An equal music
India's Paralympians say more needs to be done to include them in the sporting mainstream, so that they become part of the country's Olympic aspirations at Rio
With the Paralympics, as with the Olympics, it is possible to play all manners of games with statistics.
The populations of India and China are comparable -- 1.2bn against 1.34bn. Yet at the recently concluded Paralympics, India’s sole medal, a silver, was won by Hosanagara Nagarajegowda Girisha, an unassuming 24-year-old from a poor, rural family in Karnataka who cleared 1.74m in the men’s F42 high jump.
Girisha, who was born with a deformed left foot, doesn’t think of himself as disabled, only “differently abled”. He also doesn’t like wearing spikes which make him feel uncomfortable. As he jumped, his right foot was bare; his left had a sort of hawai chappal tied on.
Rather like the 25-year-old “blade runner” Oscar Pestorius from South Africa, who played up to his role as the poster boy of London 2012, Girisha is now the face of Paralympic sport in India.
But to continue the India-China comparison, while India got one medal, China required a metaphorical wheel barrow to cart away 231 medals (95 gold, 71 silver, 65 bronze). Russia was second with 102 medals (36 gold, 38 silver and 28 bronze), while the host nation, Britain, exceeded its target of 103 medals by winning 120 (34 gold, 43 silver and 43 bronze).
But the pool from which India’s Paralympians were drawn is miniscule compared with China’s. Before India can think of winning medals, the first task will be to make the final of the competitive sporting events. Normally, the eight fastest go through.
It has to said for the Chinese that they were not over demonstrative about their success. Yet to anyone observing the medal ceremonies, there was a monotonous procession of Chinese athletes: “China-China-China-China-China-China-China-China-China-China...”
The announcer would call out, “As is customary, would those able to do so, please stand for ...the national anthem of the People's Republic of China.”
Sometimes, the gap between success and failure is very narrow indeed. Given the limited amount of training most Indian Paralympians had, their performances showed potential.
Take, for example, Sharath Gayakwad, 21, the lone Indian swimmer in the Paralympic Games who made an emotional appeal to his countrymen.
“I just want people to treat us as equal -- nothing else,” said Sharath, who was born with a deformed left hand (in fact, it is only a stump).
Sharath’s first event on August 30 was the 100m butterfly. “I came ninth. That was my best performance. Only eight go through to the finals. My time was 1min 7.12 sec --the person ahead of me (in 8th place) had 1 min 6. 54 sec. So I missed it by 0.58 secs.”
In the 100m breaststroke, Sharath clocked 1min 18.20 sec - his previous best, which had enabled him to qualify for the Paralympics, was 1 min 20.9 sec.
Sharath came third in his heat. However, after three heats, only the eight fastest went into the finals - and Sharath came 12th overall. The 8th fastest time in the heats was 1min 17.16.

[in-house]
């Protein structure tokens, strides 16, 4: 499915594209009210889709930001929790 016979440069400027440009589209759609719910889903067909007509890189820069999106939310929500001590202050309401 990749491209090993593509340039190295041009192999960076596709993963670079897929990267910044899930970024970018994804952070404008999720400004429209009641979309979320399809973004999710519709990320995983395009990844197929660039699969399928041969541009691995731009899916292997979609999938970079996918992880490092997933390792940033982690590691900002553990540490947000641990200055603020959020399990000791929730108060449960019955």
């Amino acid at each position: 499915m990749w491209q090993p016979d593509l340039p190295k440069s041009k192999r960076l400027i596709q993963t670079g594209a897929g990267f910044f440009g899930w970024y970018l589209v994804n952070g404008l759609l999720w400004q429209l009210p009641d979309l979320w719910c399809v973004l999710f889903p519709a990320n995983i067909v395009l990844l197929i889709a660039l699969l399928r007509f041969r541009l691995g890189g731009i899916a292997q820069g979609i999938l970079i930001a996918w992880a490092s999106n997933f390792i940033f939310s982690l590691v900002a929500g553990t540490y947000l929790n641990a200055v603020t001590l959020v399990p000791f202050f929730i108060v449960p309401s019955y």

Everywhere, he was asked the same question: why only one swimmer from a country the size of India? At the opening ceremony, the relatively small size of the Indian contingent drew disapproving cries of “Shame! Shame!” from some spectators.
“I have to explain that from the government we are not getting the support,” Sharath would tell people. "I am really lucky because I have my parents supporting me and I have sponsors," Sharath acknowledged. “My sponsors are the GoSports Foundation and Health Add Consultancy, they are working mainly for the employment of physically handicapped and they are supporting me.”
Sharath volunteered, “I have a short left arm but it does not work inside the water but I can hold things. But inside the water there is no movement. So you need to learn how to balance your body because balancing will definitely help you. The body position is the main things. Swimming is all about technique - I swim straight. If there was no balance I would drift to the left side.”
He could speak with inside knowledge about India and China. Sharath explained, “About 10 years back China was just like India in performances whether it was Paralympics or Olympics. China was finishing, just like India, in 50th place, getting three or four medals. But look at them after 10 years. The government took up the full initiative, they gave them the facilities, the infrastructure - I don't know if many people know this but half of the Chinese team has been training in Australia and US and everything has been covered by the government. I am not talking about a month or a year. It is like seven-eight years. Since the Chinese can’t speak English they even have paid translators with them.”
Sharath has a very positive attitude. “I am just happy in the first place to be here because it is everyone’s dream of being an Olympic champion and just participating in the Paralympics or the Olympics is a really big deal. I am happy I have achieved the first step of participating and maybe in the next Paralympics in Rio in 2016 I might be on the podium.”